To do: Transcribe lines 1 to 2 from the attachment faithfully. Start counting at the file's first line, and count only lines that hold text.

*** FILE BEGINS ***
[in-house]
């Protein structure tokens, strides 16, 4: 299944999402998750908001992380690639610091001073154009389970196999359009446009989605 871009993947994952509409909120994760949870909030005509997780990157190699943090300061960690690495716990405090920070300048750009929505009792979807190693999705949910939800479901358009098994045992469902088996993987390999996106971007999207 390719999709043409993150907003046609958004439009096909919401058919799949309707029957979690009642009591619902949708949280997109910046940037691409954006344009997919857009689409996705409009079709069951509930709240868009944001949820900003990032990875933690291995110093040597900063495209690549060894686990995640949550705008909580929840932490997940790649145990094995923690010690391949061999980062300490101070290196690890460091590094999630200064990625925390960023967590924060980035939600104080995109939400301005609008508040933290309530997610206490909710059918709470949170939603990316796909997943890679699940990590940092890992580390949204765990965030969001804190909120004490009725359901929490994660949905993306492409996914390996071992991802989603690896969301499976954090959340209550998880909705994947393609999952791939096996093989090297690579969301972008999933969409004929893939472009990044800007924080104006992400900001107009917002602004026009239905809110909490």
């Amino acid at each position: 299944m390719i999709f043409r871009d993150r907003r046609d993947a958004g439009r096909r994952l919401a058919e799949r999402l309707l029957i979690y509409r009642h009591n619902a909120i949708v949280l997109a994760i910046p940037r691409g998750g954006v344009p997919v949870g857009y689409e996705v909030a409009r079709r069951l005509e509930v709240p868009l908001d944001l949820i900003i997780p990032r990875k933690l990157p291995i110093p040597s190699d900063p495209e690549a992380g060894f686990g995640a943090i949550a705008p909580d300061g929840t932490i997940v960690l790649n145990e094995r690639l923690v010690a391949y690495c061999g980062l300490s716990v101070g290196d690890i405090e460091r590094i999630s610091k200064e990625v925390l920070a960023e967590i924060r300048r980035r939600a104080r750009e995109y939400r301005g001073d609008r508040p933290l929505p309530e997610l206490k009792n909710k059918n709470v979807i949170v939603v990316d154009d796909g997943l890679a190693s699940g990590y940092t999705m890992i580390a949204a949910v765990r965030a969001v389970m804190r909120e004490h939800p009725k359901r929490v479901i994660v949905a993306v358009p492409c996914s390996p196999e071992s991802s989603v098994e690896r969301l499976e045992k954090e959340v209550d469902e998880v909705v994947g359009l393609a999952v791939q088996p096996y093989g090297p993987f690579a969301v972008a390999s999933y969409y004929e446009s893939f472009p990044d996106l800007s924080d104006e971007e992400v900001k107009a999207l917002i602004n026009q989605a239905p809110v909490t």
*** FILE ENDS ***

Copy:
[in-house]
């Protein structure tokens, strides 16, 4: 299944999402998750908001992380690639610091001073154009389970196999359009446009989605 871009993947994952509409909120994760949870909030005509997780990157190699943090300061960690690495716990405090920070300048750009929505009792979807190693999705949910939800479901358009098994045992469902088996993987390999996106971007999207 390719999709043409993150907003046609958004439009096909919401058919799949309707029957979690009642009591619902949708949280997109910046940037691409954006344009997919857009689409996705409009079709069951509930709240868009944001949820900003990032990875933690291995110093040597900063495209690549060894686990995640949550705008909580929840932490997940790649145990094995923690010690391949061999980062300490101070290196690890460091590094999630200064990625925390960023967590924060980035939600104080995109939400301005609008508040933290309530997610206490909710059918709470949170939603990316796909997943890679699940990590940092890992580390949204765990965030969001804190909120004490009725359901929490994660949905993306492409996914390996071992991802989603690896969301499976954090959340209550998880909705994947393609999952791939096996093989090297690579969301972008999933969409004929893939472009990044800007924080104006992400900001107009917002602004026009239905809110909490």